A bill to better protect, serve, and advance the rights of victims of elder abuse and financial exploitation by encouraging States and other qualified entities to hold offenders accountable, enhance the capacity of the justice system to investigate, pursue, and prosecute elder abuse cases, identify existing resources to leverage to the extent possible, and assure data collection, research, and evaluation to promote the efficacy and efficiency of the activities described in this Act.
The bill’s titles are written by its sponsor.
Jun 24, 2015
114th Congress, 2015–2017
Died in a previous Congress
This bill was introduced on June 24, 2015, in a previous session of Congress, but was not enacted.
Senator from Connecticut
Read Text »
Last Updated: Jun 24, 2015
Length: 23 pages
This is the first step in the legislative process.
S. 1663 (114th) was a bill in the United States Congress.
A bill must be passed by both the House and Senate in identical form and then be signed by the President to become law.
This bill was introduced in the 114th Congress, which met from Jan 6, 2015 to Jan 3, 2017. Legislation not enacted by the end of a Congress is cleared from the books.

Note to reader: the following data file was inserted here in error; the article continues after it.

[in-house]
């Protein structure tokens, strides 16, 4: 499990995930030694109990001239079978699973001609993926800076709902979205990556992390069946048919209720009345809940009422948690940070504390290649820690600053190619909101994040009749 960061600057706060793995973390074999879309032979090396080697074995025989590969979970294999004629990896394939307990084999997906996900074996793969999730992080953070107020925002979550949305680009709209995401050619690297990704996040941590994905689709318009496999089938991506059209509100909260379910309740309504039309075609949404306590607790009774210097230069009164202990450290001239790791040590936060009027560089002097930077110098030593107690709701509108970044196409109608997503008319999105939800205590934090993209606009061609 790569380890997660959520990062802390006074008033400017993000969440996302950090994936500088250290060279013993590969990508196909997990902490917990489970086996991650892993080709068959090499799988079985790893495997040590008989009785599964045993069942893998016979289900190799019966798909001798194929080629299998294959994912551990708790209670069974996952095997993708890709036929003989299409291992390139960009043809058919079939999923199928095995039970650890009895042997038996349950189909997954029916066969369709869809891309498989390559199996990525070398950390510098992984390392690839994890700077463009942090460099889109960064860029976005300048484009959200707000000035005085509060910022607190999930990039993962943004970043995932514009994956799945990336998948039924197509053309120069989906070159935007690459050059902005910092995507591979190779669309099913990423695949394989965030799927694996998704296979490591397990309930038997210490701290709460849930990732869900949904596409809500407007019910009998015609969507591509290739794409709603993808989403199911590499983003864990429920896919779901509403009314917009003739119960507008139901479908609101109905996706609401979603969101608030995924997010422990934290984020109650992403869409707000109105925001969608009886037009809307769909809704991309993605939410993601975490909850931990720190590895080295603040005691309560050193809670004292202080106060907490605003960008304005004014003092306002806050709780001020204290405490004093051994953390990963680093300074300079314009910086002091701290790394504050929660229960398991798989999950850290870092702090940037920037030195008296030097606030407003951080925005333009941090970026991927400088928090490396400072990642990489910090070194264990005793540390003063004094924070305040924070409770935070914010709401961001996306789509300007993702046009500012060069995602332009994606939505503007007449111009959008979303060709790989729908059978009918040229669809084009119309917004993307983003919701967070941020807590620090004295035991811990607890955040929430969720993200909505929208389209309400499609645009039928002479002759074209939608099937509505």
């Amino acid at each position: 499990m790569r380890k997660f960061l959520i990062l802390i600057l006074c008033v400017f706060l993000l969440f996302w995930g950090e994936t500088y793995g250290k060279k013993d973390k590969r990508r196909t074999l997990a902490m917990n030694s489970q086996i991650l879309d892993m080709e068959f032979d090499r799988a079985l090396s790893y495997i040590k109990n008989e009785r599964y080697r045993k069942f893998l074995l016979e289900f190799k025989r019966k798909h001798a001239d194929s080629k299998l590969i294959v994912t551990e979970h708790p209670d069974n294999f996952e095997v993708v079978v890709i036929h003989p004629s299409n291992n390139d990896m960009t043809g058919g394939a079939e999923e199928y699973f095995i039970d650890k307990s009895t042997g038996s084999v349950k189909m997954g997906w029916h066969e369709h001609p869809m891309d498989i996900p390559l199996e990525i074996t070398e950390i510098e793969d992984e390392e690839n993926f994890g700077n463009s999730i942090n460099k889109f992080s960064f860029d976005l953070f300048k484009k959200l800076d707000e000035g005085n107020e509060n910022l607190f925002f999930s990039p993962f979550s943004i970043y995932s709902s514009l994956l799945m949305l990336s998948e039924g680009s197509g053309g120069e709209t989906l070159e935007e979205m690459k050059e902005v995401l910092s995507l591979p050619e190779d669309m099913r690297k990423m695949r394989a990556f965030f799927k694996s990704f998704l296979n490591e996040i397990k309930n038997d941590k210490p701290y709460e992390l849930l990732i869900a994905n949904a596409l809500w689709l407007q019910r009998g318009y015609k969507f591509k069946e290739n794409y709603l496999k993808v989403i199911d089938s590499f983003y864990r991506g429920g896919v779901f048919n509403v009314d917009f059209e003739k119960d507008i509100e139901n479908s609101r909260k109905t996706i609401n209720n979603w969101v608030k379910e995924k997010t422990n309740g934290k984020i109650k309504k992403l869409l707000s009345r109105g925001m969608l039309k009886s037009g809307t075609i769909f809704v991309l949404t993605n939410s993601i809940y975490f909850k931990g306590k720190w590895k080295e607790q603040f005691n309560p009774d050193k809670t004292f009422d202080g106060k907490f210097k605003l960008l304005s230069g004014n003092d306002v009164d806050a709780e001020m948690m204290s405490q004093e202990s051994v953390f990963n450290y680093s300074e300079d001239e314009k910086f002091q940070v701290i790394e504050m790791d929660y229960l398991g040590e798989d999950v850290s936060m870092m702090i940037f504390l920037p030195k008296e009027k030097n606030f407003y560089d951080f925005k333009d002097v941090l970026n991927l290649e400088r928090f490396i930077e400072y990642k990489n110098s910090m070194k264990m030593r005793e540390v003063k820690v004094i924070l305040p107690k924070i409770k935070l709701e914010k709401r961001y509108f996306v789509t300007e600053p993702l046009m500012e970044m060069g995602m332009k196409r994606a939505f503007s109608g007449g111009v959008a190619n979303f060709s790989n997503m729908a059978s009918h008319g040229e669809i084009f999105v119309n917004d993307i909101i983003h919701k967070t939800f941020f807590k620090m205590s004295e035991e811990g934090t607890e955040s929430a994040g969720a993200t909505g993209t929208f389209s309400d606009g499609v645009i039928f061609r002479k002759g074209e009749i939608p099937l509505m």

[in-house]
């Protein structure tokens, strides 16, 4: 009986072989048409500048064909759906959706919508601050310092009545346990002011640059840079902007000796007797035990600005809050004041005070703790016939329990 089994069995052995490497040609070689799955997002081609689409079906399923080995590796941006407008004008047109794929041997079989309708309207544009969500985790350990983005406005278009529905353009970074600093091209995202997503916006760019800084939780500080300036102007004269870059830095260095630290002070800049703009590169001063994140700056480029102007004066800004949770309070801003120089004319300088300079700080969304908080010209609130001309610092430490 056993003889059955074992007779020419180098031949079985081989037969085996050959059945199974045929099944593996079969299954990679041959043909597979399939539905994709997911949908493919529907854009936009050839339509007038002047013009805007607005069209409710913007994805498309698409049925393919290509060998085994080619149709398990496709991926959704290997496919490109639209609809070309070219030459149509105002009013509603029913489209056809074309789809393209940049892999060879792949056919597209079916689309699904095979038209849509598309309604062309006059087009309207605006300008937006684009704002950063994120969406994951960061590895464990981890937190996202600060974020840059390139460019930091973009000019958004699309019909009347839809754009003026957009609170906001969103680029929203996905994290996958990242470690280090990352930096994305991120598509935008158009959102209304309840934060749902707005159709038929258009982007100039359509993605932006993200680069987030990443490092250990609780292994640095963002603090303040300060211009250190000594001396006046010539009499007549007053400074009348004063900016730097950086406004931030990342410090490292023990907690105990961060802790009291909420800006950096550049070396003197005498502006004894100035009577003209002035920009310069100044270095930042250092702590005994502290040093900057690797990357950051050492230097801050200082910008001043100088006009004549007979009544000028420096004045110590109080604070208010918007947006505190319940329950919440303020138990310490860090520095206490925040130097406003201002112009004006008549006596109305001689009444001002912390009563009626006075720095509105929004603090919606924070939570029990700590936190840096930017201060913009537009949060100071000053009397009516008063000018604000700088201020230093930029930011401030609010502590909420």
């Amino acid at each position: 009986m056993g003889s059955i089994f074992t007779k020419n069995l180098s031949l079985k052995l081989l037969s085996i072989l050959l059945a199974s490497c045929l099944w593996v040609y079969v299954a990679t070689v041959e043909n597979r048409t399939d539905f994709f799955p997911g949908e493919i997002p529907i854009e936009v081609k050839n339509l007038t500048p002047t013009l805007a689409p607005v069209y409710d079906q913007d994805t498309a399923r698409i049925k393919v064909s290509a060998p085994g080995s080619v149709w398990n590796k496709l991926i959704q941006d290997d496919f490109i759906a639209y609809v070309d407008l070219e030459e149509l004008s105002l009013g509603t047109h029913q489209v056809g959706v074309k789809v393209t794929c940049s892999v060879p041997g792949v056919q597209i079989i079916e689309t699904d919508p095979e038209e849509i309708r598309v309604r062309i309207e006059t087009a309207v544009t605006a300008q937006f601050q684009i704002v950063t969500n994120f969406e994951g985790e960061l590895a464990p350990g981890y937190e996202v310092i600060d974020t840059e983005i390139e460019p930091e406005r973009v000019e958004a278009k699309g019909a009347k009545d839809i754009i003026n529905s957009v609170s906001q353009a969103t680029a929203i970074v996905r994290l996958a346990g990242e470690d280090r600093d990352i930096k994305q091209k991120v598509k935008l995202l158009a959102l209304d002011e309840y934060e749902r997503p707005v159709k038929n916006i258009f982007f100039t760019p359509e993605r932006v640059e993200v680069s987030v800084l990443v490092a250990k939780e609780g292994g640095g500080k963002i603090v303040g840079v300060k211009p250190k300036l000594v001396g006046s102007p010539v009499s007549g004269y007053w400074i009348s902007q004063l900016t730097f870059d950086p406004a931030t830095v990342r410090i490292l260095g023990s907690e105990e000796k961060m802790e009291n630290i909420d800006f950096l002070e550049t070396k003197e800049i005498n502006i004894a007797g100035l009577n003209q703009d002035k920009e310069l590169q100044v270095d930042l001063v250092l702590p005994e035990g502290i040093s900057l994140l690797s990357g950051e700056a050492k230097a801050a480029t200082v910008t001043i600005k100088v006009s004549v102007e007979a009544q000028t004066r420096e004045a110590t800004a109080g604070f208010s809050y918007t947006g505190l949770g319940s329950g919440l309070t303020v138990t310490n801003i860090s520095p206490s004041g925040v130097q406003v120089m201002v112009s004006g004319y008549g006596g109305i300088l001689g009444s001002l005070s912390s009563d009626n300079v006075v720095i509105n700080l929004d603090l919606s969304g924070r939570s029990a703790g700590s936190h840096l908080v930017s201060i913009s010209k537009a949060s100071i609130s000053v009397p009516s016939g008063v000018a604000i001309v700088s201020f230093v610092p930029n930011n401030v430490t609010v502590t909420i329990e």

How to cite this information.
We recommend the following MLA-formatted citation when using the information you see here in academic work:
Civic Impulse. (2017). S. 1663 — 114th Congress: Robert Matava Elder Abuse Victims Act of 2015. Retrieved from https://www.govtrack.us/congress/bills/114/s1663
“S. 1663 — 114th Congress: Robert Matava Elder Abuse Victims Act of 2015.” www.GovTrack.us. 2015. March 1, 2017 <https://www.govtrack.us/congress/bills/114/s1663>
|title=S. 1663 (114th)
|accessdate=March 1, 2017
|author=114th Congress (2015)
|date=June 24, 2015
|quote=Robert Matava Elder Abuse Victims Act of 2015
Where is this information from?
GovTrack automatically collects legislative information from a variety of governmental and non-governmental sources. This page is sourced primarily from Congress.gov, the official portal of the United States Congress. Congress.gov is generally updated one day after events occur, and so legislative activity shown here may be one day behind. Data via the congress project.